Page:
“If someone makes a mistake – we find out who has made the mistake and clap.”

“If someone makes a mistake – we find out who has made the mistake and clap.”

Consumer Retail Startup50

‘From failure to failure without loss of enthusiasm’ – Winston Churchill.

Rahul Singh, Founder & CEO, Beer Café, began his talk at Startup50 with this quote. It is a topic very close to his heart, and he emphasizes that it is very different than what is usually said about failure – which is, one must learn from it. This quote, on the other hand, focuses on something else; It is that people should not lose their energy and enthusiasm as they move to their next stint after a failed project.

Prior to becoming an entrepreneur, Singh worked for 15 years in various global companies, starting from 1992, but decided to startup in 2007. His last professional role was Executive Director (apparel) at Reebok India.

By that time, he was already 38, with a family, and so the risks and responsibilities were higher. But he did not want to look back at this stage in life when he retired and regret not making the effort to do what he liked. “I read somewhere that a bigger failure is one who has not even tried rather than someone who has tried and failed,” says Singh.

Having decided to start up something and even roping in two people on board for his bootstrapped venture, the next question was – do what?

Teeing off

An entrepreneur is one who caters to a gap in the marketplace. “I knew golf was in my blood. My father had taken up golfing and I was surrounded by golfers. I said wow, let me do that – start something to bridge a gap in the golfing world,” he reminisces.

He got rights from lots of golf brands using his relationship with them due to his sports background and for two to three years, his business did very well. “I was exporting golfing products from India to 37 countries and minting a lot of money. So I thought I will sell this in India as well,” he explains his next move. He went to different cities and sold to pro shops. The problem was, he never got paid by the shops. “Our debtor list was pretty high. So I said I will go directly to the people. As I set out to do this, I realized people are not playing golf enough. So I thought I could create a new concept, teamed up with an Australian and created an indoor stadium under the brand Golfworx. It was India’s first and largest indoor golf concept. I sank money in it. But when something fails, we say it was before its time. Golfworx was before its time,” he adds.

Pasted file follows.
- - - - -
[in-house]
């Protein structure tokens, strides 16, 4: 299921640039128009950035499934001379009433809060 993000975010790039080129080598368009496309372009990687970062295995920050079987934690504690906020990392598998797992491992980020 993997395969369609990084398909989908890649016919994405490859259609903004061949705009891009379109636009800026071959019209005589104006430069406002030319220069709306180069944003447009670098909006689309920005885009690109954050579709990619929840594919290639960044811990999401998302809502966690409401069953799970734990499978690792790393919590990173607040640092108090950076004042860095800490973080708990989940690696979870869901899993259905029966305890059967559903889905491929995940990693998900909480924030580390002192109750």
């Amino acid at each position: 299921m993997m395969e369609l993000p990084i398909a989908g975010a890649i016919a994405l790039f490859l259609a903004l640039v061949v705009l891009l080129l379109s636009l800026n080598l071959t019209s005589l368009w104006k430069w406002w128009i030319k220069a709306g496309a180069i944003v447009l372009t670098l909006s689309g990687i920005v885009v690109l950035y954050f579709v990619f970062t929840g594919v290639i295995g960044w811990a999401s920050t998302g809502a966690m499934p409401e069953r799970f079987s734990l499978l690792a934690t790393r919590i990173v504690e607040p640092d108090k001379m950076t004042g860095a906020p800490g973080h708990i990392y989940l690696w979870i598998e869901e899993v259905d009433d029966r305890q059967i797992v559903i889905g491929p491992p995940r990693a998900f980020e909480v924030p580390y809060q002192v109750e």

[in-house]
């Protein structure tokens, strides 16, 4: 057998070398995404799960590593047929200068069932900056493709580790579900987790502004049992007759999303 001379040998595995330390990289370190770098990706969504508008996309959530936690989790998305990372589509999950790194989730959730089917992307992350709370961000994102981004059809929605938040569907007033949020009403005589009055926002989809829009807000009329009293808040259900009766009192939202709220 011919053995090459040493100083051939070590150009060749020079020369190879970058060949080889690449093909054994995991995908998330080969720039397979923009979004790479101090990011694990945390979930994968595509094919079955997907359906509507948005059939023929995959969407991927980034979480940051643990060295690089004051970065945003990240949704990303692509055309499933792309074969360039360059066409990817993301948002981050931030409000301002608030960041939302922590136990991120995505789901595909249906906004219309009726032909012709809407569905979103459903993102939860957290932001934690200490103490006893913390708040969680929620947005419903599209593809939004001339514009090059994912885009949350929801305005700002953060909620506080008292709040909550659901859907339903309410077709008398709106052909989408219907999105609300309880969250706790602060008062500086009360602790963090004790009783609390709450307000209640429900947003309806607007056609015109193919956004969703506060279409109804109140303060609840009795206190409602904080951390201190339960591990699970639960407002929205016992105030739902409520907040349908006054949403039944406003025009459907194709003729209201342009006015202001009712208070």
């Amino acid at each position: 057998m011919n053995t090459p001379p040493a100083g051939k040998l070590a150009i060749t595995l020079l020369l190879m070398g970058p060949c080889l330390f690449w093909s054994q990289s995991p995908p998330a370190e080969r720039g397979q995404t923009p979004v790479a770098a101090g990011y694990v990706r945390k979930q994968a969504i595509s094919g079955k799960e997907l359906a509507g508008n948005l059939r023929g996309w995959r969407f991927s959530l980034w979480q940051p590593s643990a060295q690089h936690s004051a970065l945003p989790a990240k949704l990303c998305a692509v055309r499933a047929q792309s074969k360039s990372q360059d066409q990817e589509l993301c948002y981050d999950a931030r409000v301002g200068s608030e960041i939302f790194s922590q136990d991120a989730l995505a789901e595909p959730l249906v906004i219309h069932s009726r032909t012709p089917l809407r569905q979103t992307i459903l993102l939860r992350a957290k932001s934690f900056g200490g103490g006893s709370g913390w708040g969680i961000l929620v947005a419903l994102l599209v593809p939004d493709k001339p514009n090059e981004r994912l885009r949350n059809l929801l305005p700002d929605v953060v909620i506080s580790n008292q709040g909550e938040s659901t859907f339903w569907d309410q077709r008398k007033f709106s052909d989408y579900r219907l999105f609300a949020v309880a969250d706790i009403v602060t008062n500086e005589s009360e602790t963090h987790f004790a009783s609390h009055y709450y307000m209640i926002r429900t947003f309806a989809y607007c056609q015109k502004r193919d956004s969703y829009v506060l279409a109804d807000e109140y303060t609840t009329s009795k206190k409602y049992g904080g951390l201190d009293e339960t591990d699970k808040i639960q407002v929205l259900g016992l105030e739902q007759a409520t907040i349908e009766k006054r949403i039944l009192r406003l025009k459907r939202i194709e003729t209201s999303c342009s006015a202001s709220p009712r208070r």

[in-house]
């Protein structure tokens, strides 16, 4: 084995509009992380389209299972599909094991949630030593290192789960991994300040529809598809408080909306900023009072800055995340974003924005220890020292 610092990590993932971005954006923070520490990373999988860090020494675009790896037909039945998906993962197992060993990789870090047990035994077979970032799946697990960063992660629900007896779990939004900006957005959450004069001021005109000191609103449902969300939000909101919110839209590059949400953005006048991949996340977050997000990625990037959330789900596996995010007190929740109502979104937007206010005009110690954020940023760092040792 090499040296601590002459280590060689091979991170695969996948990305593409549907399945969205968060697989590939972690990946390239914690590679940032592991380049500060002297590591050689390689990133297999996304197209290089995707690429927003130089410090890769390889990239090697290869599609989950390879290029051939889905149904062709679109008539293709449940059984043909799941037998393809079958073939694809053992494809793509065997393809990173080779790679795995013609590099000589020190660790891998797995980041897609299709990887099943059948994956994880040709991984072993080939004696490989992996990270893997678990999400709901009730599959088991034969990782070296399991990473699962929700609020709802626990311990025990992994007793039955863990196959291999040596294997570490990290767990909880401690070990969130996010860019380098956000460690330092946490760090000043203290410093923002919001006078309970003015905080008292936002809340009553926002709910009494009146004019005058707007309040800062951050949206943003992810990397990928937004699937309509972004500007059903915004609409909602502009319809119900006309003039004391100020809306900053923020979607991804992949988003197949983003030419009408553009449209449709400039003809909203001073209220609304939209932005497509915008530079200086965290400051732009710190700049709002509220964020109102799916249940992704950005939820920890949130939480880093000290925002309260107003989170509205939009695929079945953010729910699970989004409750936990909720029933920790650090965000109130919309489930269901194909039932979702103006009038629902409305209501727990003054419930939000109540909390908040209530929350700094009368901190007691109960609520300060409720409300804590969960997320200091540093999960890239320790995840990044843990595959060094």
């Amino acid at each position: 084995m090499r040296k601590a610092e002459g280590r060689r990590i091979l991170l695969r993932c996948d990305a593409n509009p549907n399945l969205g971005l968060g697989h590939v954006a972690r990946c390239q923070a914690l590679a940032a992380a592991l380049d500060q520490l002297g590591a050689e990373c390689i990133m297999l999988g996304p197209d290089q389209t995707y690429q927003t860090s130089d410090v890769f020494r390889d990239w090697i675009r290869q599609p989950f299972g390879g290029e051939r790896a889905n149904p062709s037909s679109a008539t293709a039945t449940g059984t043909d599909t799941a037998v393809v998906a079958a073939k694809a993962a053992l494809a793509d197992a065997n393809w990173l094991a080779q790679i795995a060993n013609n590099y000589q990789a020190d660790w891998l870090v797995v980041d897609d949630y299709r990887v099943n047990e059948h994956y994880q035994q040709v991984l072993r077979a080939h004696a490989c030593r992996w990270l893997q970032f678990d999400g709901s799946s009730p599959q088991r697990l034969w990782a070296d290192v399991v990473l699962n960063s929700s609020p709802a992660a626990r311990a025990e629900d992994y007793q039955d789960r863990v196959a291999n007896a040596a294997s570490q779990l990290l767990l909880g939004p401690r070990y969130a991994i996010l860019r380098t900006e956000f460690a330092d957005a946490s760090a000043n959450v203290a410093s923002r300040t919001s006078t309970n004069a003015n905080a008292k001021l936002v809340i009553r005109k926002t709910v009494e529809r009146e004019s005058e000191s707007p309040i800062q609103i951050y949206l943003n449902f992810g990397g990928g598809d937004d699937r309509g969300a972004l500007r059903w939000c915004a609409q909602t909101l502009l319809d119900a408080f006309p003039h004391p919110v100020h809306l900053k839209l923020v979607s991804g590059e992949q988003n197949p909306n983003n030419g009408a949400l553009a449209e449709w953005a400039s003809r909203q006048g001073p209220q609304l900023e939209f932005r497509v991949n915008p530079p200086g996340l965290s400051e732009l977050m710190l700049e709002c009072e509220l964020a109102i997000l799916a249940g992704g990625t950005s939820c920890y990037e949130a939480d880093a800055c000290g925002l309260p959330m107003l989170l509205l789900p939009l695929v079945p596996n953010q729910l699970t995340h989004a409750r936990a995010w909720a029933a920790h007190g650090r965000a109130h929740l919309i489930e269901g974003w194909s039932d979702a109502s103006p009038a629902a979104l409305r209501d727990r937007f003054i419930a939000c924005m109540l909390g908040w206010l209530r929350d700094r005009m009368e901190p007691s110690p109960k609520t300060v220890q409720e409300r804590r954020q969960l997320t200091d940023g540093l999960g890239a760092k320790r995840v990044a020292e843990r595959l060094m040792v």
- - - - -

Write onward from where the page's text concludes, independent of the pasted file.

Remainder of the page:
The company also conceptualized a few golfing events. Though people would sign up for events, they would back off at the last minute. Except, when they organized single malt events, not only would the invitees turn up, but also bring guests with them. “So I realized, booze it is for me, if not golf,” he says with a smile.

He decided to focus on beer because it had the greatest head room.

But the very first failure he met with, was that no one wanted to join him. In general, it is tough to hire for a startup, and he also had the stigma of having failed in a venture. “It is different abroad – even the government supports you. They have a bankruptcy law. Here it is not there. And banks don’t help you. No government agency helps you,” Singh points out.

But Singh was clear that he will not go back to a 9 to 5 job and keep trying. “That’s where the Churchill quote helped me. Failing will only make you wiser and better. Failure inspires winners. Importantly, it is crucial to move with enthusiasm,” he says inspirationally.

Learning from the past

His greatest learning was that the first time, he had created a very large format, like a large aircraft carrier which can sink with one missile. The key is to fail just enough, so you leave yourself the room to rise up again.

So this time, he decided to focus on beer – an easier product to sell – launched Beer Cafe and the venture has already scaled up to 40 outlets, and will touch 100 outlets next year. “Of course, one or two will sink due to various reasons. But I will not lose my shirt this time,” he says, with a smile.

I read somewhere that a bigger failure is one who has not even tried rather than someone who has tried and failed

The company has 800 employees today and is expected to become 2000 next year. “We are aligned as a team towards failure. If someone makes a mistake – we find out who has made the mistake and clap,” explains Singh. The mistake is never because of one person; everybody has a share in it. But the person who has made the mistake is not made to feel small.

Systems also play an important part in the venture, since attrition is a big challenge faced by formats such as his. But the company itself has only four per cent attrition, mainly because it continues to behave like a startup. “People like working with us, and it goes all the way to the customer. In this business, the people serving the customers need to be happy,” Singh opines.

Finally, for him, there is only one mantra: “I can, I will. End of story,” he wraps up.


KEY TAKEWAYS 

Try not to fail so bad, that it becomes impossible to rise again 

Enthusiasm and energy are key elements of overcoming failure 

Failure is hard, but it is really what you think of it. Move on. 

As philosophical as this may sound, keep learning and keep trying, success will eventually come

Meera Srikant has been working with publishers and publications since 1993, writing and editing articles, features and stories across topics. She also blogs and writes poems, novels and short stories during leisure. Writing for The Smart CEO since 2010, she is also a classical dancer.

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